Feb. 28 Select Board meeting: Search for permanent Town manager continues

Ella Marx

Filing papers for the 2022 election must be returned to Town Hall by March 22. (Ella Marx/The Williams Record)

The Williamstown Select Board is an elected committee of five Williamstown residents, each of whom has a three-year term. The board oversees the executive functions of the Town government and appoints the Town manager. It also fulfills various statutory duties in accordance with the Town charter.

At Monday’s meeting, Select Board member Hugh Daley announced that the search committee for a permanent Town manager has finished accepting applications. The Town is currently engaged in its second search for a permanent Town manager over the past year. Consultants from the firm GovHR — which is the same consulting firm the Town used during its first search for a permanent Town manager — will conduct background research on applicants for the position and assemble a portfolio of candidates for the search committee to select for interviews, Daley said.

The Town has been searching for a permanent Town manager since former Town manager Jason Hoch ’95 resigned in February 2021 following complaints from Town residents that he did not adequately investigate allegations of racial harassment and sexual assault in the Williamstown Police Department (WPD). WPD Sergeant Scott McGowan brought forth the allegations in a federal lawsuit filed in August 2020.

In 2021, the Select Board commenced its initial search to hire a permanent Town manager but decided to hire neither of the two finalists in October, citing that one candidate would be proficient in Town administration and the other would be better at advancing the Town’s goal of promoting diversity and inclusion. Ultimately, the board aspired to hire one candidate who would be skilled in both spheres.

After the search committee interviews candidates for the permanent Town manager role, the Select Board will conduct public interviews with finalists for the position before it decides to hire a candidate for the job, according to Daley. “The goal [for the search committee] is to deliver candidates to the Select Board at the latest … by early May,” he said.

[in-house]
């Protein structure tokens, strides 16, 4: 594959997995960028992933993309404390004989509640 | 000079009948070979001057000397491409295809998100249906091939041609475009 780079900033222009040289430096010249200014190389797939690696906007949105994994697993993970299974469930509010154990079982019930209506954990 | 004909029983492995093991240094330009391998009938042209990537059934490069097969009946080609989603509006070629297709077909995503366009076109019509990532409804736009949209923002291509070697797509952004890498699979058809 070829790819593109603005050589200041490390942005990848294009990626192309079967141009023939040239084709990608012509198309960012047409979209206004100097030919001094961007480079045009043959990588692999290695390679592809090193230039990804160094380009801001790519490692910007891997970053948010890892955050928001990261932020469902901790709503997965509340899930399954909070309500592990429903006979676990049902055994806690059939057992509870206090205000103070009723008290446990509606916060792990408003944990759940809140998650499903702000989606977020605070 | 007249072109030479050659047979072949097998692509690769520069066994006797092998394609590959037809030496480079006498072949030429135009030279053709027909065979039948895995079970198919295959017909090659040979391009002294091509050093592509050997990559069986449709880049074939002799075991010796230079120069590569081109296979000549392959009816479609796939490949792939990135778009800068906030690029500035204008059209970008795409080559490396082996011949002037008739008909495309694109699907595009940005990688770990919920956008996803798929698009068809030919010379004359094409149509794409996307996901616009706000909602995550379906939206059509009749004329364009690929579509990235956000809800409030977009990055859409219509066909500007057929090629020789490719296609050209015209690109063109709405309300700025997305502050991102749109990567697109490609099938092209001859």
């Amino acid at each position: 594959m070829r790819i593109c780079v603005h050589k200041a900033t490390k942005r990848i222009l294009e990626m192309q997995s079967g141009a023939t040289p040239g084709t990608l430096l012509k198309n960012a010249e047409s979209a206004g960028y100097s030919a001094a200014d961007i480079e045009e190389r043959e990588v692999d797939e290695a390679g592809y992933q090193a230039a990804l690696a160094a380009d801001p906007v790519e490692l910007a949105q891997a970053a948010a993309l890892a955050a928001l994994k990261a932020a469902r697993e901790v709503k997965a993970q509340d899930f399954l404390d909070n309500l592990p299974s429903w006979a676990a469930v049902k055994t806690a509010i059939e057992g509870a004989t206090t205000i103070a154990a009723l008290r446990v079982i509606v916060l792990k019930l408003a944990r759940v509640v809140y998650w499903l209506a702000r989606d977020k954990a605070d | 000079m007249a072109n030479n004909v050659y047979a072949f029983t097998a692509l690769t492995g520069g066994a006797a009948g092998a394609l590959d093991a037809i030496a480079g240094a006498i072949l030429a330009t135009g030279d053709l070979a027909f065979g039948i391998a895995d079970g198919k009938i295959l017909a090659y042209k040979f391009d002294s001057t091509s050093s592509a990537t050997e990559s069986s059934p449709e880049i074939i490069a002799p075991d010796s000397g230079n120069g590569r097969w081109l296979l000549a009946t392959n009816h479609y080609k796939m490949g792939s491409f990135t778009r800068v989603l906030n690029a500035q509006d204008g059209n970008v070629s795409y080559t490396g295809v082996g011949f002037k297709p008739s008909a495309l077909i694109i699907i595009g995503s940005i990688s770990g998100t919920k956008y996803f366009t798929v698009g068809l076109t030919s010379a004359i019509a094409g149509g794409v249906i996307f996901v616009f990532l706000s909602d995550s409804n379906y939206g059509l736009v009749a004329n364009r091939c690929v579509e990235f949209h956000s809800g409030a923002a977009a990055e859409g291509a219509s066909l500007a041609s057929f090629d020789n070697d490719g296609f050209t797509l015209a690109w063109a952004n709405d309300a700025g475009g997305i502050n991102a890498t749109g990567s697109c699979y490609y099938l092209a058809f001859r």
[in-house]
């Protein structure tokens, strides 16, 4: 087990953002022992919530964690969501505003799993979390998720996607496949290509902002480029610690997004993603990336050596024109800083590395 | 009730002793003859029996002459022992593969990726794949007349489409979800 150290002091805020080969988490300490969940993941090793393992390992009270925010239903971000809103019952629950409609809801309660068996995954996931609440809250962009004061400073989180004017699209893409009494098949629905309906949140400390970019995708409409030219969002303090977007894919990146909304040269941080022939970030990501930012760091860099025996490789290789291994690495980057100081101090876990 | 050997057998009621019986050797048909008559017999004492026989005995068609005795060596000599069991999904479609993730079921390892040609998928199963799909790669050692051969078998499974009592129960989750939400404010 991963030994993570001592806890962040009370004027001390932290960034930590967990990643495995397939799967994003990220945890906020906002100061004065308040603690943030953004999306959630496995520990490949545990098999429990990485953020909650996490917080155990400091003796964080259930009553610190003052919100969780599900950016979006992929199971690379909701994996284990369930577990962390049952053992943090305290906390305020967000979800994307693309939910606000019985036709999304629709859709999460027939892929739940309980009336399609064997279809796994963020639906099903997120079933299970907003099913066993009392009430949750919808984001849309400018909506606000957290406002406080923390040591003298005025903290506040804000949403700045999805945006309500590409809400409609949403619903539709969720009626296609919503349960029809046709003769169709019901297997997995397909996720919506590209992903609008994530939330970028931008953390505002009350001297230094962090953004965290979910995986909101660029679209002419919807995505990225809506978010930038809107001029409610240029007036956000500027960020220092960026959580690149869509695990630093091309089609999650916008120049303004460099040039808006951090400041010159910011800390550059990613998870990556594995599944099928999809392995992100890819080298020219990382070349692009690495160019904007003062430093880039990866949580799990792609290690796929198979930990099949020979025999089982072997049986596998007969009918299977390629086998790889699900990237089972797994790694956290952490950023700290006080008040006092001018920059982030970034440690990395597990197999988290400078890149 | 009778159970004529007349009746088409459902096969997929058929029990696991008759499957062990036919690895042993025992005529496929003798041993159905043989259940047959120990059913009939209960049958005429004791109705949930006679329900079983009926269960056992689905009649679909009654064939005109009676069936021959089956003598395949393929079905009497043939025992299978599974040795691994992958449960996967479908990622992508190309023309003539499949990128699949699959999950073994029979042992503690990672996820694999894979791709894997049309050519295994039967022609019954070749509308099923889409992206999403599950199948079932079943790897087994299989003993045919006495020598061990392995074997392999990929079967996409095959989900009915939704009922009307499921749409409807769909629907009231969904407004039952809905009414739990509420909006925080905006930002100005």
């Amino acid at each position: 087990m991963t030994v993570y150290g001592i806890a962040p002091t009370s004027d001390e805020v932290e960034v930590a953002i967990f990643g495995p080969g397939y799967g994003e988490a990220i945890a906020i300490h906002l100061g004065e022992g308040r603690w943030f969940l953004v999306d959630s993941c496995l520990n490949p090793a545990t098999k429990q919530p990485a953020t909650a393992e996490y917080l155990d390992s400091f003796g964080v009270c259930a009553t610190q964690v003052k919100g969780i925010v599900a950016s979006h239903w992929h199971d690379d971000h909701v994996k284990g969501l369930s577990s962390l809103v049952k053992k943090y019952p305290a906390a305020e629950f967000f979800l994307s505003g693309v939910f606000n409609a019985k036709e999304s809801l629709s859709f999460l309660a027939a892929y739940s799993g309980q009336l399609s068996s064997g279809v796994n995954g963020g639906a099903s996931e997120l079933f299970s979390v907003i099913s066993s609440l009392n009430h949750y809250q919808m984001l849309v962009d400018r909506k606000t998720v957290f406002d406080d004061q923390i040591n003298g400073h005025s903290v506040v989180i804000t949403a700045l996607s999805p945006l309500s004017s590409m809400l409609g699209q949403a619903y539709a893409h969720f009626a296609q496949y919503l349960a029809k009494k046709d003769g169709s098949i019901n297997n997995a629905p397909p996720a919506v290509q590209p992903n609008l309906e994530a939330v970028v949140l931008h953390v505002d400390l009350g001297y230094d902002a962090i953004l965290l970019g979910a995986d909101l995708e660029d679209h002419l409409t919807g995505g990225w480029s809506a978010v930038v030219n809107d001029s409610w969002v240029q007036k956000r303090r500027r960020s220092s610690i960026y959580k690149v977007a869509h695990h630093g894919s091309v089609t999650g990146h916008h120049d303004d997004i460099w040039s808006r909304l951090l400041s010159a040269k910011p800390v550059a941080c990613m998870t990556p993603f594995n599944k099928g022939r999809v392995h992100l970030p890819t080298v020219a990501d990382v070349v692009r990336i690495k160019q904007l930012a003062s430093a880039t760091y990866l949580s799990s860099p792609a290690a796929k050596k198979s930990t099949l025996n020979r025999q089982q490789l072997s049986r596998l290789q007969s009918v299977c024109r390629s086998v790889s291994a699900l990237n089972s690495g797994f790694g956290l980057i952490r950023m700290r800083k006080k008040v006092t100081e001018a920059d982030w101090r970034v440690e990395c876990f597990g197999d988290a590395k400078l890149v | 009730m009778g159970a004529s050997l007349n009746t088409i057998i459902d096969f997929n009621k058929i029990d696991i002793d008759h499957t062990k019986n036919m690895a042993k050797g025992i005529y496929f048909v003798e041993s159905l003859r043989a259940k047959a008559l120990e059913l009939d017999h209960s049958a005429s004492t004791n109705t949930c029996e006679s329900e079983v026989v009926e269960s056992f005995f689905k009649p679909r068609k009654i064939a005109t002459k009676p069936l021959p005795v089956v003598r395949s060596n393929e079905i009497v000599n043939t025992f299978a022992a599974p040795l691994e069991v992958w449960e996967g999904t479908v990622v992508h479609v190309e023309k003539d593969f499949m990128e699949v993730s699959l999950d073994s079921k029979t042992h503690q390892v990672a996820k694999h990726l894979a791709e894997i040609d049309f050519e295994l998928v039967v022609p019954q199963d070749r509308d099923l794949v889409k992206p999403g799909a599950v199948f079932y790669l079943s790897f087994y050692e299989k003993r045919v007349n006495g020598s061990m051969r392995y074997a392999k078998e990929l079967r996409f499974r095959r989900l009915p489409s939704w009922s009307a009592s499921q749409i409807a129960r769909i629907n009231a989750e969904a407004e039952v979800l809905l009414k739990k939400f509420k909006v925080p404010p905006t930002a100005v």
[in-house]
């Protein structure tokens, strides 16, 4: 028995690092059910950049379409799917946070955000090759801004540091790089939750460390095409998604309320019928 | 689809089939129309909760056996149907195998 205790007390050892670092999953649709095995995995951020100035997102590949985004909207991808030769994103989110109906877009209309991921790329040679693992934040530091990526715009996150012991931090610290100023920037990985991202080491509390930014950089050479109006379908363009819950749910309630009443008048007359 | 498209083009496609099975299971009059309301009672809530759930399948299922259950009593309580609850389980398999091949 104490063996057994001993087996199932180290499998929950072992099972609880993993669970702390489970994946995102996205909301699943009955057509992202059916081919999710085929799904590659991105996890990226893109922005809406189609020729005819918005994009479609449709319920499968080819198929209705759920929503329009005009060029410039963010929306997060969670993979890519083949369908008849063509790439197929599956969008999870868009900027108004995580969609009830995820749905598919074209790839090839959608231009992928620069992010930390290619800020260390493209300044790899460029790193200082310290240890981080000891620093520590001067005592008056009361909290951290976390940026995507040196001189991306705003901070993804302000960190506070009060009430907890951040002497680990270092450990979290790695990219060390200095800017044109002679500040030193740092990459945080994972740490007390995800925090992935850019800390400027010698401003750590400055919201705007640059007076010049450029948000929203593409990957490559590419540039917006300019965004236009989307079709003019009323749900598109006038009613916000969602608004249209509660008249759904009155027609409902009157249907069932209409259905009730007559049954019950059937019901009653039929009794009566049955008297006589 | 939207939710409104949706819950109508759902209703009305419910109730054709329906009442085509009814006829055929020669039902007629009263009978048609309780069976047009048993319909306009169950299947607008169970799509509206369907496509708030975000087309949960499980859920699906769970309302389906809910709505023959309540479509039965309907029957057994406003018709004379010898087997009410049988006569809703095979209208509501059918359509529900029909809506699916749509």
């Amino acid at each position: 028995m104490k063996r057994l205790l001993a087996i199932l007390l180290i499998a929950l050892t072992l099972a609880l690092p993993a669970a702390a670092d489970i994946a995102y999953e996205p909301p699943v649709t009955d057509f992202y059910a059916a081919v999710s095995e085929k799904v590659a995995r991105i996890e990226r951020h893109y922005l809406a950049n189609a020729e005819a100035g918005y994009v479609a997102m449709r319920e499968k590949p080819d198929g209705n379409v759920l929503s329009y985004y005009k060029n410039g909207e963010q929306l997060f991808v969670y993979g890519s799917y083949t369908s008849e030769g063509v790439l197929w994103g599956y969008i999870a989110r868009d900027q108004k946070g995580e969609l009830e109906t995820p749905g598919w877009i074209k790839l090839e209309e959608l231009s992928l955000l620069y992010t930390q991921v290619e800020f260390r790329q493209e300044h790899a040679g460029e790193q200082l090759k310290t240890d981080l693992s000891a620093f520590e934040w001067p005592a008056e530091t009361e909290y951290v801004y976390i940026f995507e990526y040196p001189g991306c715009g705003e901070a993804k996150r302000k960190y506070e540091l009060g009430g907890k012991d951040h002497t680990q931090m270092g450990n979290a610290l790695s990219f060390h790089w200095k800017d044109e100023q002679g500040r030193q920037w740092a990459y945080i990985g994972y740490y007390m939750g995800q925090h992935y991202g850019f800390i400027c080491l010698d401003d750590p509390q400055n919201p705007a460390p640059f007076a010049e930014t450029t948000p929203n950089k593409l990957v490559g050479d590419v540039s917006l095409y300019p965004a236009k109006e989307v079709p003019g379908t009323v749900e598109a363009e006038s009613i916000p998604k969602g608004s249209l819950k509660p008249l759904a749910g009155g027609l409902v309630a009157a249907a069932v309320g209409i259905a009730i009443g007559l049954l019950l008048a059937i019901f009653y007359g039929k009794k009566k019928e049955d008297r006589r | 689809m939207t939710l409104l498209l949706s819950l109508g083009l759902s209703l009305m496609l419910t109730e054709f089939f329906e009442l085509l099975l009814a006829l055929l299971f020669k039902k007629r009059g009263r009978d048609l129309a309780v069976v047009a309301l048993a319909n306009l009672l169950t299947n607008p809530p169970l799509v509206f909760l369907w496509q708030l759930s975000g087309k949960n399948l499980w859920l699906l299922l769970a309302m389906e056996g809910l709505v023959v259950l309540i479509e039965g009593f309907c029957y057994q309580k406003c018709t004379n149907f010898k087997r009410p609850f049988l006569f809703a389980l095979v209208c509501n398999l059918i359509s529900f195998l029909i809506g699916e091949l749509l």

Select Board approves Planning Board hearing on proposed amendments to zoning bylaws

The Select Board granted authorization for the Planning Board to host a public hearing on proposed amendments to the Williamstown Zoning By-laws that may be brought to the annual Town Meeting, which will be held at Williamstown Elementary School on May 17, according to the Town’s calendar.

On behalf of the Williamstown Planning Board, Chris Winters presented the proposed bylaw amendments to the Select Board, noting that the Planning Board is considering bringing nine potential amendments to zoning regulations as warrant articles at Town Meeting. Winters told the Select Board that the purpose of these proposed changes is to make Williamstown a more accessible place to live. “[The Planning Board was] looking at the zoning and saying what aspects of this zoning might be less inclusive than they should have been over the last 80 years of zoning history,” Winters said. Changing those laws, he explained, can open up housing opportunities for people who may have been unable to live in the Town under more restrictive zoning laws.

The proposed articles include amendments to the Town’s zoning bylaws that would remove barriers to constructing duplexes and small-scale multi-unit homes and reduce minimum lot dimensions required in the Town’s General Residence District and Rural Resident 2 District.

Williamstown Cares project leader delivers status update

Abby Reifsnyder, a social worker who is conducting research for the Williamstown Cares Community Safety and Wellbeing Assessment — a study designed to determine residents’ needs in the Town through interviews with members of the local community and the WPD — provided the Select Board with an update on the project’s status.

According to Reifsnyder, 200 Town residents have elected to participate in the survey, and the project’s researchers have already interviewed about 150 of them as well as members of the WPD. However, Reifsnyder told the Select Board that the researchers are having only “limited success” in their outreach efforts to solicit participation from residents of a diverse set of socioeconomic statuses.

Reifsnyder said that researchers expect to finalize a report analyzing the project’s results by the end of the summer. “The final product will be a report that … will have in it recommendations based on what people in Town have said they need and want,” she said.

The Select Board also discussed the following:

Filing papers for the Town’s 2022 election are currently available and must be returned to Town Hall by March 22, according to Select Board chair Andy Hogeland ’76. The ballot for this year’s election, which will take place on May 10, will include two three-year seats on the Select Board.

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